Cross Language Interoperability With C# .NET

As you know Microsoft .NET is designed for cross-language interoperability. In other words two .NET compliant languages can interoperate with each other. Which simply means a function in VB .NET can be called by C# and vice-versa.

Let's understand this practically, and consider a scenario where a C# Class Library (.dll) is being used by the VB .NET client (.exe).

Create a C# Class Library project

  1. If not already, promote the Class1 to be public.
  2. Create functions as shown in figure 1-1 below.
  3. Compile the code, to have a .dll successfully produced in the bin\debug folder.


Figure1.jpg

Figure 1-1 C# Class Library having a similar function in different cases (upper and lower cases)

In this example, I have declared three functions that differ in the cases of the letters used to form the name of function, In other words Sum, sUm and SUM, this is totally possible considering we are working with a case sensitive language of choice, C#.

Now, let's try to consume this C# create .dll in a VB .NET client application.

  1. Create a VB .NET Console Application.
  2. Add Reference to ClassLibrary.dll that we created in C#
  3. Add Imports ClassLibrary.Class1 on the VB .NET code file, as shown in the image below.
  4. Create object of class library

    Dim obj As New ClassLibrary.Class1

    Figure2.jpg

    Figure 1-2 VB .NET Console application consuming C# Class library


But I don't see my C# functions in VB .NET, is there a problem?

Figure 1-2, doesn't show our C# functions Sum, sUm and SUM that we created shown in Figure 1-1. There is a problem, and that is a genuine issue. Let's understand this.

If you observe the C# is fully capable of declaring functions that differ only by case, VB .NET is completely incapable of recognizing this case difference (due to its case in-sensitivity). This is the reason that we don't see those C# functions in VB .NET.

I got the problem, now what is the fix?

The fix for this problem is to follow the Common Language Specification (CLS), and CLS needs to be followed by a language that another language won't be able to recognize and understand.

For example, class members that differ in case and UInt etc. are not considered CLS Compliant. Let's enforce the CLS compliance in C#, so it's case sensitive nature can't be misused in order to break inter-operability with clients like VB .NET or similar .NET complaint language(s).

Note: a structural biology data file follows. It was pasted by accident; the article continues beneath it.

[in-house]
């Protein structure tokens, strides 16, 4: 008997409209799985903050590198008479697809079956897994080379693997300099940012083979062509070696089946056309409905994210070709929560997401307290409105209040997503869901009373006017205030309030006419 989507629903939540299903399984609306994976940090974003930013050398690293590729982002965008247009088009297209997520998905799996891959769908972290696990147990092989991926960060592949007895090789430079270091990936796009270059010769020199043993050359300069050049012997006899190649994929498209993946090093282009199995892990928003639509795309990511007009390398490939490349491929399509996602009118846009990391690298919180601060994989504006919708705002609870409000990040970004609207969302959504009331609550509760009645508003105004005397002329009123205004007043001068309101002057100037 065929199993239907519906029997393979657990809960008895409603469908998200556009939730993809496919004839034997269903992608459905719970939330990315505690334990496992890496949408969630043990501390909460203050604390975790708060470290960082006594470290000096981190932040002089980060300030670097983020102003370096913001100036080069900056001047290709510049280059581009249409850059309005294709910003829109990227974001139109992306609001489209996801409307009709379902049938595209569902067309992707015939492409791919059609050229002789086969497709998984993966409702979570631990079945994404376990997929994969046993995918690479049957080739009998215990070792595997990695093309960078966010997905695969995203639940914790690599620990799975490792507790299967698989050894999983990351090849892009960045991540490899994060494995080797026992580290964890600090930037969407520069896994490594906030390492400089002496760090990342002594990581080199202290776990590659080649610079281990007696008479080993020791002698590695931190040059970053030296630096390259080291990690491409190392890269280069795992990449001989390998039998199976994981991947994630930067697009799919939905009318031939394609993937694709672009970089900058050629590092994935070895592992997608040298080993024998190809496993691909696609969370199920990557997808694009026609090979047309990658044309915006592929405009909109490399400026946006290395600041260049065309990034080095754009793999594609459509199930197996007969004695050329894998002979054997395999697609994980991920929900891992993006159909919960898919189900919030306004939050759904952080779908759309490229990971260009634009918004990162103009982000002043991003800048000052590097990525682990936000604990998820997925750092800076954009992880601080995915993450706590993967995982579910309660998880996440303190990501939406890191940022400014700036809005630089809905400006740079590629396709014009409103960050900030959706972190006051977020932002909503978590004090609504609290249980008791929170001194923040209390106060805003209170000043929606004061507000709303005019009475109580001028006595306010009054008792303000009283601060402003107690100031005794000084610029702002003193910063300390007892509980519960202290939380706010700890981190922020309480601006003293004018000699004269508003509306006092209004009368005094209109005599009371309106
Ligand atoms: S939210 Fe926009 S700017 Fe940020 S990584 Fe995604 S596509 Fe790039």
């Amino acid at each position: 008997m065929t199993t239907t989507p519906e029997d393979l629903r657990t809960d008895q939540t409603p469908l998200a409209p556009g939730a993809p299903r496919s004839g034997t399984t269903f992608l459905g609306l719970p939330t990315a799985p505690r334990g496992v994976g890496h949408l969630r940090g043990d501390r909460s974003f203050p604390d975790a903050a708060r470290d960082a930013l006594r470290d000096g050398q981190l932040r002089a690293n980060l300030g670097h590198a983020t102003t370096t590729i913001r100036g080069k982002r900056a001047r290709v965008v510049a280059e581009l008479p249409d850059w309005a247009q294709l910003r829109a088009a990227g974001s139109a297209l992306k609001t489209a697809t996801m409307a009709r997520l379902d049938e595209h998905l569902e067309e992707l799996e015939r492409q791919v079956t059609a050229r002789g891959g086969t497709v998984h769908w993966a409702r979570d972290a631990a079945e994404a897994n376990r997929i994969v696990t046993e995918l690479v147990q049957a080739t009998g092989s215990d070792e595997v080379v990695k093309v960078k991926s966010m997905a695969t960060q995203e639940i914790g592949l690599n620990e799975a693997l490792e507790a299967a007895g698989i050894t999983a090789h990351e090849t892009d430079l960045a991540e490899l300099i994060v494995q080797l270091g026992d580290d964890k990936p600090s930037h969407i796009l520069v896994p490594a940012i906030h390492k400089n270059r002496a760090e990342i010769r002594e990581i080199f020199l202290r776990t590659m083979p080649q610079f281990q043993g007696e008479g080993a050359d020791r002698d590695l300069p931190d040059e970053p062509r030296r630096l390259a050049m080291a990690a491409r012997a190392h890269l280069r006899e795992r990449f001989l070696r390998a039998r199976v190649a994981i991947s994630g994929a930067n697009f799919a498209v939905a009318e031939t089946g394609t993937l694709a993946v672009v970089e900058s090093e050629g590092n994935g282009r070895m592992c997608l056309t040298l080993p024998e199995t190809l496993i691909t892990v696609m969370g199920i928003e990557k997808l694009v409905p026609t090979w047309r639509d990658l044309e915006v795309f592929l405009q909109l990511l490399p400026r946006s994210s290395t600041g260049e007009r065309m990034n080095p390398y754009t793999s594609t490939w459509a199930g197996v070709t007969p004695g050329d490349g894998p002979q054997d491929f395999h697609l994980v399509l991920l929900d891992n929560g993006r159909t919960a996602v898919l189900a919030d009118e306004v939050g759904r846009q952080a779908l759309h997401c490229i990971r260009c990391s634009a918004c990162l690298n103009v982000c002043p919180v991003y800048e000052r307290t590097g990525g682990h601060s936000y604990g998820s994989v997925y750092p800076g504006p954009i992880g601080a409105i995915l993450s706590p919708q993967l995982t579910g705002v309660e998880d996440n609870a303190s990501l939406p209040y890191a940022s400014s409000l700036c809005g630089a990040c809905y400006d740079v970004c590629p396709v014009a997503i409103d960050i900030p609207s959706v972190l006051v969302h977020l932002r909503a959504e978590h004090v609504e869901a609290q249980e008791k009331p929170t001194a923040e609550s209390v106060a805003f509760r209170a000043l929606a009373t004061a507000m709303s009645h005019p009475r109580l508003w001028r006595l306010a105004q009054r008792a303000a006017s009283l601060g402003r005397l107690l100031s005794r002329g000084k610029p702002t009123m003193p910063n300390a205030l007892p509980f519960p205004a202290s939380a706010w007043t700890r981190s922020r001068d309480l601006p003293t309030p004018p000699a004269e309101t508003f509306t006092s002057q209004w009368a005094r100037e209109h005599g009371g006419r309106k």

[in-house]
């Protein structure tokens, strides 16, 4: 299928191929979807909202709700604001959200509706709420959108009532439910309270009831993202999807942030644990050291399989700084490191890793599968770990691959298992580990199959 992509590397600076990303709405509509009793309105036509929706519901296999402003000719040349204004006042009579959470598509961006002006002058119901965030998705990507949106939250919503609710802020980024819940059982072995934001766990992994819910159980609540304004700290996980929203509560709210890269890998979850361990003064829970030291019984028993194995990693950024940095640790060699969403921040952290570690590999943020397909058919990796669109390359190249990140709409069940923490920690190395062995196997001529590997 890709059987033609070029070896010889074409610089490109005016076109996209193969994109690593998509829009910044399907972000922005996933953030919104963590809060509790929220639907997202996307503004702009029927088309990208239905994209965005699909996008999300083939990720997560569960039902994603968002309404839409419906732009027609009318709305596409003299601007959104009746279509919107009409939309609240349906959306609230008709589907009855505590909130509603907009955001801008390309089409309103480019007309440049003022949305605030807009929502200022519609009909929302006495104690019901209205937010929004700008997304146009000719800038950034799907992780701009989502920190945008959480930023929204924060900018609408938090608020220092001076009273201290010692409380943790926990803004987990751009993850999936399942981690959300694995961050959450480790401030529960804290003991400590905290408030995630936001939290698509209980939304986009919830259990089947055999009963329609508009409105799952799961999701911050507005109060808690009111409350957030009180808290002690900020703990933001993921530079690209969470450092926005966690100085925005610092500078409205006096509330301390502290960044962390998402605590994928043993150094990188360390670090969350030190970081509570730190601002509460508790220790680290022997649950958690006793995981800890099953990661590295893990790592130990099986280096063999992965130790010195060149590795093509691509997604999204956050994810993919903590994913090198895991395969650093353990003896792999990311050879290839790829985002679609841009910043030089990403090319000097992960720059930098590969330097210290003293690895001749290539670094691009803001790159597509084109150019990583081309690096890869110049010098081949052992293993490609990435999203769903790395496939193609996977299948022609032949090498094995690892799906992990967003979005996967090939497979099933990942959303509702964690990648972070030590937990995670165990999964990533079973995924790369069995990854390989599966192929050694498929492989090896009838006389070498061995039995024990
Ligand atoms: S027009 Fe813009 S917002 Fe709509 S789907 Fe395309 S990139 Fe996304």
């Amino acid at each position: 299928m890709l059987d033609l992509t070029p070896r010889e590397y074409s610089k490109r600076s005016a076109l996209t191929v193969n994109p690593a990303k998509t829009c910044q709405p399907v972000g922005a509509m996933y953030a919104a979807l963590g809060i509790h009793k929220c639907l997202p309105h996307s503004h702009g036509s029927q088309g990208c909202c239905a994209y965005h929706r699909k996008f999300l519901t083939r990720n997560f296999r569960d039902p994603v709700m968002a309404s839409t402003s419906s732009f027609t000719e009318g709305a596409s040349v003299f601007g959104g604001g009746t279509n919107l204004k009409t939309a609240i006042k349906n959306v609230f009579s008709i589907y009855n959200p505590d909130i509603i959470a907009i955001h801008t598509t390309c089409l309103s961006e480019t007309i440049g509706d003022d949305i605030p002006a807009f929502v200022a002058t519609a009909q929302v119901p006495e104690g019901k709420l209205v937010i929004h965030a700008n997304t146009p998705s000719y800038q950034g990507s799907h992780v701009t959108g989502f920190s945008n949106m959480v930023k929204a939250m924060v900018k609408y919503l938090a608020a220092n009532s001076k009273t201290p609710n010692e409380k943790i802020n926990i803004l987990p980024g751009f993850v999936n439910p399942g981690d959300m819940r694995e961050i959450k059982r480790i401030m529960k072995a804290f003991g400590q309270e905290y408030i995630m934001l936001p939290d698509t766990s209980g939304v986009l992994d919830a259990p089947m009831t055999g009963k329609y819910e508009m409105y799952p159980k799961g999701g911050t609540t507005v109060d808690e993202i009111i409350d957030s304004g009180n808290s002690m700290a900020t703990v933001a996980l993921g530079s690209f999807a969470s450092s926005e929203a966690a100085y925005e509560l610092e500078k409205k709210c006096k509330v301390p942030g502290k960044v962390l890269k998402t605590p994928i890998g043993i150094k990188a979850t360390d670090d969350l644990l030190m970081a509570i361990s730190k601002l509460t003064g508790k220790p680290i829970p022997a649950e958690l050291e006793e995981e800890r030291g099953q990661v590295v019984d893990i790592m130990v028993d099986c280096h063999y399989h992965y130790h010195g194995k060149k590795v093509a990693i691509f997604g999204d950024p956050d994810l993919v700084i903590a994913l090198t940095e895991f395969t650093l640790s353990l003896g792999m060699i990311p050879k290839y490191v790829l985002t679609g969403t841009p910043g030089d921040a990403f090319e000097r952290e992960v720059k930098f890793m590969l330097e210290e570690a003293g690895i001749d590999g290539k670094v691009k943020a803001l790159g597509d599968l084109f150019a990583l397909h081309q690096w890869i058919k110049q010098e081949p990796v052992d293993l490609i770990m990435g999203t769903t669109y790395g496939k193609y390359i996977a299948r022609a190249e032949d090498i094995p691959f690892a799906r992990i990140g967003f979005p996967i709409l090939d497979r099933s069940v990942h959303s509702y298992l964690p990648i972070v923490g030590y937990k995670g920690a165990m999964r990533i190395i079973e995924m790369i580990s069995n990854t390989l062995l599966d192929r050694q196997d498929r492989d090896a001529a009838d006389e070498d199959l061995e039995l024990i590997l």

To fix this, we need to make C# assembly CLS complaint, as in:

  1. Go to C# Class Library project
  2. Open Class1.cs
  3. On the top of namespace ClassLibrary, add the statement

    [assembly:CLSCompliant(true)]

    Figure3.jpg

    Figure 1-3 making the assemble CLS Complaint


Once you have made the change as suggested above and in Figure 1-3, build the class library and you should observe the Warnings list in the Error List window. If the Error List window doesn't show up then make sure you open it via "View" -> "Error List".

When you open the Error List, you will notice the warnings as shown in Figure 1-4 below.

Figure4.jpg

Figure 1-4 Error List with warnings confirming NON - CLS Complaince

Now, as you will see this code is now complaining about not being CLS Compliant, since we have two functions that differ only in case. So to get rid of these warnings, either we must change the function names or remove these from the class library.

Let's try changing the name for these two functions to Sum2 and sUm3 as shown in Figure 1-5 below.

Figure5.jpg

Figure 1-5 renamed functions to confirm the CLSComplaince

Let's re-test this with VB .NET

We already have VB .NET code, as shown in Figure 1-2 above where we didn't have access to functions we created. But now you will be able to access all your functions as you have met the CLS Compliance in C#. This is tricky, as you might think that is this real fix? Actually there is no way you can access those case sensitive functions in VB .NET at all, no matter what.

Hence, we have standards to be enforced if needed. This puts a restriction on C# and suggests that you are CLS Compliant and so be careful when declaring class members that differ only in case or try to use something that is only used by C# for example UInt16 that is not used by many other languages e.g. VB .NET.

Figure6.jpg

Figure 1-6 VB .NET showing access to C# functions after CLS Complaince of a C# assembly.